The trend toward direct-to-consumer sales in the industry was already underway before the pandemic, but its onset sped up the adoption, he said.

The online world is also more efficient for marketers, as they aren’t subject to a retailer’s promotional fees eating into their margins and can use influencers and direct marketing to reach a targeted audience.

“When you sell at retail, you don’t know who buys your stuff in retail. It’s just historical scan data,” he said. “But you don’t know that I went in and bought Schick razor blades, and my name is Bill Capsalis, and here’s my credit card number, and here’s how you’d find me. You don’t know that when you sell it retail, but you do know it when you sell it on your own website to consumers.”

Can the hyperlocals survive in the digital age?

In its 1992 song “When I Grow Up,” the Boulder jam band Leftover Salmon called Alfalfa’s a “Birkenstocks, Spandex, necktie pitchuloui grocery store” in a tongue-in-cheek joke about the culture of people working there.

But after several whimsical lyrics about pesticide-free produce and dairy-free cheese, singer Vince Herman breaks into spoken-word as if he was a radio announcer and asks the listeners to vote for their favorite items in the store not available anywhere else.

“You know folks, it’s a cultural thing, it’s a thing that a community can be based on,” Herman sings. “And I think that soon, people in Des Moines/ hell, maybe even Detroit/ will be singing this song.”

While Herman’s prediction is about 29 years late, his lyrics are ringing truer as natural and organic products grow in availability nationwide.

The dominant natural and organic products distributor United Natural Foods Inc. (NYSE: UNFI) is in the process of launching a marketplace where manufacturers of any size can sell their goods to any retailer or food-service customer already buying through UNFI’s traditional wholesale channels.

That option widens up the market for small startups to build their names without having to rely on solid sales at the local market.

Lai said there’s still room for small and regional natural grocers to grow, particularly within the sector of grocers that charge premium prices for hyperlocal goods, product expertise and long ties to their local area.

“It is important to carve out and own a defensible niche that conventional and discount grocers are not targeting,” she said.

Capsalis echoed that point, noting that there are still small, family-operated grocers with small footprints and community co-ops that are doing well during the pandemic.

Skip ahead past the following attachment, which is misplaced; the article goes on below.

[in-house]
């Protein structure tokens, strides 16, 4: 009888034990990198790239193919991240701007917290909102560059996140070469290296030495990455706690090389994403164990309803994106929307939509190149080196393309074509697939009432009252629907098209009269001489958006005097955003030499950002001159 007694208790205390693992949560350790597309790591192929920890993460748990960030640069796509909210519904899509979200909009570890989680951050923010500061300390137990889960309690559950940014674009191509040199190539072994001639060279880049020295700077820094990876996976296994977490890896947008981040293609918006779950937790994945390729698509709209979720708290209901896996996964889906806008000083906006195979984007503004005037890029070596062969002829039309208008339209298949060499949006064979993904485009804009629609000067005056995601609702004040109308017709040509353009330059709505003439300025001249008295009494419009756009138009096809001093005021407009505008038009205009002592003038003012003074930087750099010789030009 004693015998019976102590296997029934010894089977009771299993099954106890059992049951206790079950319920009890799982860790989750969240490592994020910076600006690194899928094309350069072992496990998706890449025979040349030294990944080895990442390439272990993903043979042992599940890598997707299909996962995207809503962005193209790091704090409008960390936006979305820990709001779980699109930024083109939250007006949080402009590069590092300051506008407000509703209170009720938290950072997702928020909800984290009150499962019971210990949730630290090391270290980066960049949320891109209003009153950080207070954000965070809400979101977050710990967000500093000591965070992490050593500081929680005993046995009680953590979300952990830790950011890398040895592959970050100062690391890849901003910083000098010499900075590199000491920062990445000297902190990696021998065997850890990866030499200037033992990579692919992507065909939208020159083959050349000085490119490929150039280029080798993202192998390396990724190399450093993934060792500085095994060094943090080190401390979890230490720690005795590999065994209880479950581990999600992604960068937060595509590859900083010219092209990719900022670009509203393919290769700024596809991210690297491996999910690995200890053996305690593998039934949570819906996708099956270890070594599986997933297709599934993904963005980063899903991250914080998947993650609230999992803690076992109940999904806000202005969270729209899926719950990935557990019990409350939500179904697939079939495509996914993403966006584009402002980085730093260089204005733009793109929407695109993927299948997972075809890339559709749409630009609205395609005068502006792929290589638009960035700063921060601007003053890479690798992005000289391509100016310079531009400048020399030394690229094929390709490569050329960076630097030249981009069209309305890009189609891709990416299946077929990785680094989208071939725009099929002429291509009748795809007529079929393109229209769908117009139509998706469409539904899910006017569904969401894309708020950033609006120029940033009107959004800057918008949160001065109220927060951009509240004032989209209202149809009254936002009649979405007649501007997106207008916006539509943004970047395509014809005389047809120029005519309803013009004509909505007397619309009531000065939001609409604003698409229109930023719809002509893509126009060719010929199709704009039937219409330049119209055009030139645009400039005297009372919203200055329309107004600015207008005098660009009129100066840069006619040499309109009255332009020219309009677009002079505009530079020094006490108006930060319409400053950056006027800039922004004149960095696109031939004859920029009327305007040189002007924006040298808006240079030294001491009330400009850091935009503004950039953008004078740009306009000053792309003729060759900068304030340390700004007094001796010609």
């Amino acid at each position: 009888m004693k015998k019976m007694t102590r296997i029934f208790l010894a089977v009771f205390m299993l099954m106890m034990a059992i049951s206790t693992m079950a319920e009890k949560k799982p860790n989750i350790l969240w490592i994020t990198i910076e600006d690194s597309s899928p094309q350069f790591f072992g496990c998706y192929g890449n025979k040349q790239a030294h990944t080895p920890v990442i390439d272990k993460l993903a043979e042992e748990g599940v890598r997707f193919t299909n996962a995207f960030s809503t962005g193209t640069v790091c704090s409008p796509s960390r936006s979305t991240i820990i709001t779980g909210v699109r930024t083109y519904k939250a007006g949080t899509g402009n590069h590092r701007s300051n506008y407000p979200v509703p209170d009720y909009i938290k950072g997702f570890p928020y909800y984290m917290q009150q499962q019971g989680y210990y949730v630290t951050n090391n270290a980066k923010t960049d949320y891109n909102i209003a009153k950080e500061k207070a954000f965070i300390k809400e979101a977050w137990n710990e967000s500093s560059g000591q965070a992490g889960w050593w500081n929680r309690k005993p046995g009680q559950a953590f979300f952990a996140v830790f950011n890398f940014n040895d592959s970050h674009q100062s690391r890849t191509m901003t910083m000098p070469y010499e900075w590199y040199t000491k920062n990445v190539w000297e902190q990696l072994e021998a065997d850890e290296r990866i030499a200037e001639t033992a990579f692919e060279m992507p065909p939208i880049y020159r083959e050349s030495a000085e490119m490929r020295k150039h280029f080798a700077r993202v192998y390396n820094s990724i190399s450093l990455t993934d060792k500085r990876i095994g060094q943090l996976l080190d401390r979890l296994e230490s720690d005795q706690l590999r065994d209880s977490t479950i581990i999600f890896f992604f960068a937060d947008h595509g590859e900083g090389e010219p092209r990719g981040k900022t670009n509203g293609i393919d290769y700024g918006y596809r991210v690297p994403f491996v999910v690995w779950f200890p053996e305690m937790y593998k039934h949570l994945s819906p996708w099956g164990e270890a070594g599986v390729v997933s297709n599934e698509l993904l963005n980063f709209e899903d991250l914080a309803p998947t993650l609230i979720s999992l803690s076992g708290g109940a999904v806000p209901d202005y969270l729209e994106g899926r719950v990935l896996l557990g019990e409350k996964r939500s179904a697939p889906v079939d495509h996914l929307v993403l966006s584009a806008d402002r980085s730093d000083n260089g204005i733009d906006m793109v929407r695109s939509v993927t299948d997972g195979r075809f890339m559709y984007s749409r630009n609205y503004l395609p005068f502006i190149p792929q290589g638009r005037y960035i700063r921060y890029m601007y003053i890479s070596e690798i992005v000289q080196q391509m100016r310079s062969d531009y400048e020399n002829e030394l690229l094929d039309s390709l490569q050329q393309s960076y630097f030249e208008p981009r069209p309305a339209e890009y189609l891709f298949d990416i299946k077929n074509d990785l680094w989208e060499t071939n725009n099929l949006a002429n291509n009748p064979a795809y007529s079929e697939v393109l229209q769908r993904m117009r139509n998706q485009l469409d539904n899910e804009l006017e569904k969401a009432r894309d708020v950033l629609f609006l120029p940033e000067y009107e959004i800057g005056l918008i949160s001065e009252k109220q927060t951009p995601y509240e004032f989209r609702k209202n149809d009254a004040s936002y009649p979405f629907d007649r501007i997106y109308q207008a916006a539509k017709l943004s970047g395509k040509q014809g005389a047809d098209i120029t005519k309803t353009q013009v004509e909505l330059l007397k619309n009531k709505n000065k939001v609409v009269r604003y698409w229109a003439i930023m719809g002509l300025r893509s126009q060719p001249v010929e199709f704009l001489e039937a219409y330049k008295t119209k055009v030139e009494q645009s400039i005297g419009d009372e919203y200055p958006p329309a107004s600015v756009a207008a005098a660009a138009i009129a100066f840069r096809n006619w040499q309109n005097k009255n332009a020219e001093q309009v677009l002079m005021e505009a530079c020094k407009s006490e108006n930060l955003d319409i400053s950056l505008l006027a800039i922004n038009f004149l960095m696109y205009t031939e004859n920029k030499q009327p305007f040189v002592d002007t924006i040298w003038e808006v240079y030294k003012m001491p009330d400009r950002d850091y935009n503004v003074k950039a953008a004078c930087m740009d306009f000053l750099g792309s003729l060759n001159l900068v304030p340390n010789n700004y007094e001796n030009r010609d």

However, he noted that from his home in Boulder, he can visit three natural and organic-focused grocery chains within a two-mile radius.

“[Boulder is] relatively small geographically, but to have so many options in such a small community, it’s just inevitable that there’s going to be a cannibalization of sales,” he said.

BOULDER — Boulder County was eating natural and organic before it became cool.

The region has been a cradle for the industry for decades, first with long-time community chains like Alfalfa’s Market Inc. and later with home-grown national upstarts like Lucky’s Market.

But in early 2020, Lucky’s Market went from a rapidly-expanding name with 39 stores across the country to hurtling down to Earth after filing for bankruptcy and selling off locations back to original owners or to other chains.

Just more than a year later, Alfalfa’s shuttered its almost 40-year old store in Boulder and its Longmont location after that was open for just under six months, followed by its final location in Louisville. BizWest has also reported that the store was saddled with millions of dollars worth of debts to its vendors as those stores were closed and was ordered by a judge in late March to pay more than $1.4 million left on a defaulted credit line with co-founder Mark Retzloff.

The collapse of two natural and organic chains in the country’s natural and organic hub is partially due to bad bets on debt: The Kroger Co. (NYSE: KR) pulled more than $301 million in investments in Lucky’s and seemingly knee-capped the Niwot chain, while Alfalfa’s struggled for months to pay back vendors that delivered goods on credit.

However, as big grocers add more natural and organic products to their shelves and manufacturers increasingly use the internet to reach niche customer groups amid the pandemic, locally-focused organic grocers…